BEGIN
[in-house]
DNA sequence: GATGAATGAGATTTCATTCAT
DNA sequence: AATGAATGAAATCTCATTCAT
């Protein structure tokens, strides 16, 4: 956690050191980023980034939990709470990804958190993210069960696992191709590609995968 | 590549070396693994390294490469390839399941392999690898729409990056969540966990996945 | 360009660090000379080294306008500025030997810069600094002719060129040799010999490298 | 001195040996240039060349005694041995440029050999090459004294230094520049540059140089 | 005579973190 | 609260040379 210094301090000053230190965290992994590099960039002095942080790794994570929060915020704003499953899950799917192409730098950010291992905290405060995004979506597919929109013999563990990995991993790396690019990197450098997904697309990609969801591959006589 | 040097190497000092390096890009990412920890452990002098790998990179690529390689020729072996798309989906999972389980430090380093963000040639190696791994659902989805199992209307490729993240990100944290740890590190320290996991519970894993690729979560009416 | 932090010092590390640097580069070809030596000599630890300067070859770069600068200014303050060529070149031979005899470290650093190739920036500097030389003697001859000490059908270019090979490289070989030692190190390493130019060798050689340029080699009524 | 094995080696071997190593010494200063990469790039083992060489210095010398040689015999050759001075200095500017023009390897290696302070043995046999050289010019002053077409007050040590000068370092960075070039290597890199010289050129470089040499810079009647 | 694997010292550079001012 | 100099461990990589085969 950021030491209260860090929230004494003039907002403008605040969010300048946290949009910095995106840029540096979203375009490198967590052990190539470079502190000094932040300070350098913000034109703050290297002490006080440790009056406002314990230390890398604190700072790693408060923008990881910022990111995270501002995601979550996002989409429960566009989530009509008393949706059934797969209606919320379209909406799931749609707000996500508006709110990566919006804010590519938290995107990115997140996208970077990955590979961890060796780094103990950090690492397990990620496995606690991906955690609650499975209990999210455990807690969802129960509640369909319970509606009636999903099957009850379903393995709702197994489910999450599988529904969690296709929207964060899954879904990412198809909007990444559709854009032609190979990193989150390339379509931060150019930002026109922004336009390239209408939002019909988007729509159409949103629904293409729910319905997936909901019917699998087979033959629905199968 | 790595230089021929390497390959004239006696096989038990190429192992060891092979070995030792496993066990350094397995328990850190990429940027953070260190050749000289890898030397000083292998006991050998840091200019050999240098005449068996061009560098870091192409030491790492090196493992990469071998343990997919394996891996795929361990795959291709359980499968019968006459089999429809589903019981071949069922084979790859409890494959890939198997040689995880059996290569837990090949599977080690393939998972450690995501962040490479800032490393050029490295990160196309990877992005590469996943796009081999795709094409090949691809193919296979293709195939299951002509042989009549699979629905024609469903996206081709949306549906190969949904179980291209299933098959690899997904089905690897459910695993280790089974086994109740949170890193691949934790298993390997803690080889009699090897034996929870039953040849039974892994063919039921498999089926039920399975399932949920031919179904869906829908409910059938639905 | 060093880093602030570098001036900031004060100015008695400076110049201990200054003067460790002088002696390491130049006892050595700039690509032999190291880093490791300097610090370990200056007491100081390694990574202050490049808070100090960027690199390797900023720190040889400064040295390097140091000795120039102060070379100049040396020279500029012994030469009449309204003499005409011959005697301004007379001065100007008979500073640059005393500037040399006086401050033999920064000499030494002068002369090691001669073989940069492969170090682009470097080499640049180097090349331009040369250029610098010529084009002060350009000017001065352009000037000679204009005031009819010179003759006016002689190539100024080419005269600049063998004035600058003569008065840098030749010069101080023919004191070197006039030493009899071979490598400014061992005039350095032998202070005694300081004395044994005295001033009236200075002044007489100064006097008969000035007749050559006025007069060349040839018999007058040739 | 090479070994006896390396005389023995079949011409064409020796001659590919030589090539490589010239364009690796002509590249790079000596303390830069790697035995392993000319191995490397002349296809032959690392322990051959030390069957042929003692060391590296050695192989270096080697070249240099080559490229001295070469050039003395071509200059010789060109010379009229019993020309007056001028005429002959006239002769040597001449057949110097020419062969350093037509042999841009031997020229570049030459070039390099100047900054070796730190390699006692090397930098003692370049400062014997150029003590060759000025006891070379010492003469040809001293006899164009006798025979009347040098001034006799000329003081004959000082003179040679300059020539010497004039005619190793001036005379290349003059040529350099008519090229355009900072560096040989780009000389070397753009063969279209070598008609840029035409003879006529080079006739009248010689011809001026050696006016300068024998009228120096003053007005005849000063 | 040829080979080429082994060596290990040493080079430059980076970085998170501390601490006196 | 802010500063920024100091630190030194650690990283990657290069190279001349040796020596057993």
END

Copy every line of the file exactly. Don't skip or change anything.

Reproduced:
[in-house]
DNA sequence: GATGAATGAGATTTCATTCAT
DNA sequence: AATGAATGAAATCTCATTCAT
């Protein structure tokens, strides 16, 4: 956690050191980023980034939990709470990804958190993210069960696992191709590609995968 | 590549070396693994390294490469390839399941392999690898729409990056969540966990996945 | 360009660090000379080294306008500025030997810069600094002719060129040799010999490298 | 001195040996240039060349005694041995440029050999090459004294230094520049540059140089 | 005579973190 | 609260040379 210094301090000053230190965290992994590099960039002095942080790794994570929060915020704003499953899950799917192409730098950010291992905290405060995004979506597919929109013999563990990995991993790396690019990197450098997904697309990609969801591959006589 | 040097190497000092390096890009990412920890452990002098790998990179690529390689020729072996798309989906999972389980430090380093963000040639190696791994659902989805199992209307490729993240990100944290740890590190320290996991519970894993690729979560009416 | 932090010092590390640097580069070809030596000599630890300067070859770069600068200014303050060529070149031979005899470290650093190739920036500097030389003697001859000490059908270019090979490289070989030692190190390493130019060798050689340029080699009524 | 094995080696071997190593010494200063990469790039083992060489210095010398040689015999050759001075200095500017023009390897290696302070043995046999050289010019002053077409007050040590000068370092960075070039290597890199010289050129470089040499810079009647 | 694997010292550079001012 | 100099461990990589085969 950021030491209260860090929230004494003039907002403008605040969010300048946290949009910095995106840029540096979203375009490198967590052990190539470079502190000094932040300070350098913000034109703050290297002490006080440790009056406002314990230390890398604190700072790693408060923008990881910022990111995270501002995601979550996002989409429960566009989530009509008393949706059934797969209606919320379209909406799931749609707000996500508006709110990566919006804010590519938290995107990115997140996208970077990955590979961890060796780094103990950090690492397990990620496995606690991906955690609650499975209990999210455990807690969802129960509640369909319970509606009636999903099957009850379903393995709702197994489910999450599988529904969690296709929207964060899954879904990412198809909007990444559709854009032609190979990193989150390339379509931060150019930002026109922004336009390239209408939002019909988007729509159409949103629904293409729910319905997936909901019917699998087979033959629905199968 | 790595230089021929390497390959004239006696096989038990190429192992060891092979070995030792496993066990350094397995328990850190990429940027953070260190050749000289890898030397000083292998006991050998840091200019050999240098005449068996061009560098870091192409030491790492090196493992990469071998343990997919394996891996795929361990795959291709359980499968019968006459089999429809589903019981071949069922084979790859409890494959890939198997040689995880059996290569837990090949599977080690393939998972450690995501962040490479800032490393050029490295990160196309990877992005590469996943796009081999795709094409090949691809193919296979293709195939299951002509042989009549699979629905024609469903996206081709949306549906190969949904179980291209299933098959690899997904089905690897459910695993280790089974086994109740949170890193691949934790298993390997803690080889009699090897034996929870039953040849039974892994063919039921498999089926039920399975399932949920031919179904869906829908409910059938639905 | 060093880093602030570098001036900031004060100015008695400076110049201990200054003067460790002088002696390491130049006892050595700039690509032999190291880093490791300097610090370990200056007491100081390694990574202050490049808070100090960027690199390797900023720190040889400064040295390097140091000795120039102060070379100049040396020279500029012994030469009449309204003499005409011959005697301004007379001065100007008979500073640059005393500037040399006086401050033999920064000499030494002068002369090691001669073989940069492969170090682009470097080499640049180097090349331009040369250029610098010529084009002060350009000017001065352009000037000679204009005031009819010179003759006016002689190539100024080419005269600049063998004035600058003569008065840098030749010069101080023919004191070197006039030493009899071979490598400014061992005039350095032998202070005694300081004395044994005295001033009236200075002044007489100064006097008969000035007749050559006025007069060349040839018999007058040739 | 090479070994006896390396005389023995079949011409064409020796001659590919030589090539490589010239364009690796002509590249790079000596303390830069790697035995392993000319191995490397002349296809032959690392322990051959030390069957042929003692060391590296050695192989270096080697070249240099080559490229001295070469050039003395071509200059010789060109010379009229019993020309007056001028005429002959006239002769040597001449057949110097020419062969350093037509042999841009031997020229570049030459070039390099100047900054070796730190390699006692090397930098003692370049400062014997150029003590060759000025006891070379010492003469040809001293006899164009006798025979009347040098001034006799000329003081004959000082003179040679300059020539010497004039005619190793001036005379290349003059040529350099008519090229355009900072560096040989780009000389070397753009063969279209070598008609840029035409003879006529080079006739009248010689011809001026050696006016300068024998009228120096003053007005005849000063 | 040829080979080429082994060596290990040493080079430059980076970085998170501390601490006196 | 802010500063920024100091630190030194650690990283990657290069190279001349040796020596057993």